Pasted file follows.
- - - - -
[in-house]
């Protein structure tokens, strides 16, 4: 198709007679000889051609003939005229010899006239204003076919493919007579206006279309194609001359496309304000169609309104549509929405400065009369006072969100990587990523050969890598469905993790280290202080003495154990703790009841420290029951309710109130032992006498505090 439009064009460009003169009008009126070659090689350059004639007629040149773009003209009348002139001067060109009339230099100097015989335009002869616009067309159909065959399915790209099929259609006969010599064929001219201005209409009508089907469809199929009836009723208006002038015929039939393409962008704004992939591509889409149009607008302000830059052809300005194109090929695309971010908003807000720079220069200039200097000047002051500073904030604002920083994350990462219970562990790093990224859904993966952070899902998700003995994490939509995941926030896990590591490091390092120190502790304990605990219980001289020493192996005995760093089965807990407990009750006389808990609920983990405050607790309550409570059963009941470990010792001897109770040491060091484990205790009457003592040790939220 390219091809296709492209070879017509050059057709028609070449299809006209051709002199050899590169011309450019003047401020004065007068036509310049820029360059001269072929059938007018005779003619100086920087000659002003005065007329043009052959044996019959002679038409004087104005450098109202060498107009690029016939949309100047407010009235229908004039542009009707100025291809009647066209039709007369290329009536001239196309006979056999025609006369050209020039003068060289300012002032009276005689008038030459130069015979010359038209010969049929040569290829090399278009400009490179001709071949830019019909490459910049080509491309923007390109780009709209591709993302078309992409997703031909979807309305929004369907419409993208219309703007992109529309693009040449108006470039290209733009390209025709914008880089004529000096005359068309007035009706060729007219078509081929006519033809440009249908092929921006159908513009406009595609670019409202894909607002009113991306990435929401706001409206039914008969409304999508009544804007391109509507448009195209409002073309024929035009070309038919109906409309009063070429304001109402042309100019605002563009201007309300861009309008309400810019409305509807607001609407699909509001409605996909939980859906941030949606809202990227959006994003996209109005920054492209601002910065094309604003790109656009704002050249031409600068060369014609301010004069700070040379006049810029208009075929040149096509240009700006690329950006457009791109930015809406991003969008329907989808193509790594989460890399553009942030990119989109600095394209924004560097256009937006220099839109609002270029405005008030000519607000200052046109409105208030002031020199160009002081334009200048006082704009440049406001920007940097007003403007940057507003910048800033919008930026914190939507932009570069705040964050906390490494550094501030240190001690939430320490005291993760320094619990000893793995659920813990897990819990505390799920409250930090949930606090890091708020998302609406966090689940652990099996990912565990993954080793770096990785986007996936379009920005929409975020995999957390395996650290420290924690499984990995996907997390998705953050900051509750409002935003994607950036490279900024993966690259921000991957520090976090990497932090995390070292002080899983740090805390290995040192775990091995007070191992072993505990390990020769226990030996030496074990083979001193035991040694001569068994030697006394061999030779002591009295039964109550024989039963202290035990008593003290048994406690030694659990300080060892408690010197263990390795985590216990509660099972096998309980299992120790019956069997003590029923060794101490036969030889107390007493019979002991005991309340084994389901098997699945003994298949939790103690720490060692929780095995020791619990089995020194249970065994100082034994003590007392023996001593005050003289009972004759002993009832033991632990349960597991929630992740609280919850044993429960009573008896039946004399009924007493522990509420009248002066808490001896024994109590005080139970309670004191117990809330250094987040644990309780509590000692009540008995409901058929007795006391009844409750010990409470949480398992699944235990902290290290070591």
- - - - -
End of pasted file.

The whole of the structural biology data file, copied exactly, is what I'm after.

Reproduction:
[in-house]
């Protein structure tokens, strides 16, 4: 198709007679000889051609003939005229010899006239204003076919493919007579206006279309194609001359496309304000169609309104549509929405400065009369006072969100990587990523050969890598469905993790280290202080003495154990703790009841420290029951309710109130032992006498505090 439009064009460009003169009008009126070659090689350059004639007629040149773009003209009348002139001067060109009339230099100097015989335009002869616009067309159909065959399915790209099929259609006969010599064929001219201005209409009508089907469809199929009836009723208006002038015929039939393409962008704004992939591509889409149009607008302000830059052809300005194109090929695309971010908003807000720079220069200039200097000047002051500073904030604002920083994350990462219970562990790093990224859904993966952070899902998700003995994490939509995941926030896990590591490091390092120190502790304990605990219980001289020493192996005995760093089965807990407990009750006389808990609920983990405050607790309550409570059963009941470990010792001897109770040491060091484990205790009457003592040790939220 390219091809296709492209070879017509050059057709028609070449299809006209051709002199050899590169011309450019003047401020004065007068036509310049820029360059001269072929059938007018005779003619100086920087000659002003005065007329043009052959044996019959002679038409004087104005450098109202060498107009690029016939949309100047407010009235229908004039542009009707100025291809009647066209039709007369290329009536001239196309006979056999025609006369050209020039003068060289300012002032009276005689008038030459130069015979010359038209010969049929040569290829090399278009400009490179001709071949830019019909490459910049080509491309923007390109780009709209591709993302078309992409997703031909979807309305929004369907419409993208219309703007992109529309693009040449108006470039290209733009390209025709914008880089004529000096005359068309007035009706060729007219078509081929006519033809440009249908092929921006159908513009406009595609670019409202894909607002009113991306990435929401706001409206039914008969409304999508009544804007391109509507448009195209409002073309024929035009070309038919109906409309009063070429304001109402042309100019605002563009201007309300861009309008309400810019409305509807607001609407699909509001409605996909939980859906941030949606809202990227959006994003996209109005920054492209601002910065094309604003790109656009704002050249031409600068060369014609301010004069700070040379006049810029208009075929040149096509240009700006690329950006457009791109930015809406991003969008329907989808193509790594989460890399553009942030990119989109600095394209924004560097256009937006220099839109609002270029405005008030000519607000200052046109409105208030002031020199160009002081334009200048006082704009440049406001920007940097007003403007940057507003910048800033919008930026914190939507932009570069705040964050906390490494550094501030240190001690939430320490005291993760320094619990000893793995659920813990897990819990505390799920409250930090949930606090890091708020998302609406966090689940652990099996990912565990993954080793770096990785986007996936379009920005929409975020995999957390395996650290420290924690499984990995996907997390998705953050900051509750409002935003994607950036490279900024993966690259921000991957520090976090990497932090995390070292002080899983740090805390290995040192775990091995007070191992072993505990390990020769226990030996030496074990083979001193035991040694001569068994030697006394061999030779002591009295039964109550024989039963202290035990008593003290048994406690030694659990300080060892408690010197263990390795985590216990509660099972096998309980299992120790019956069997003590029923060794101490036969030889107390007493019979002991005991309340084994389901098997699945003994298949939790103690720490060692929780095995020791619990089995020194249970065994100082034994003590007392023996001593005050003289009972004759002993009832033991632990349960597991929630992740609280919850044993429960009573008896039946004399009924007493522990509420009248002066808490001896024994109590005080139970309670004191117990809330250094987040644990309780509590000692009540008995409901058929007795006391009844409750010990409470949480398992699944235990902290290290070591």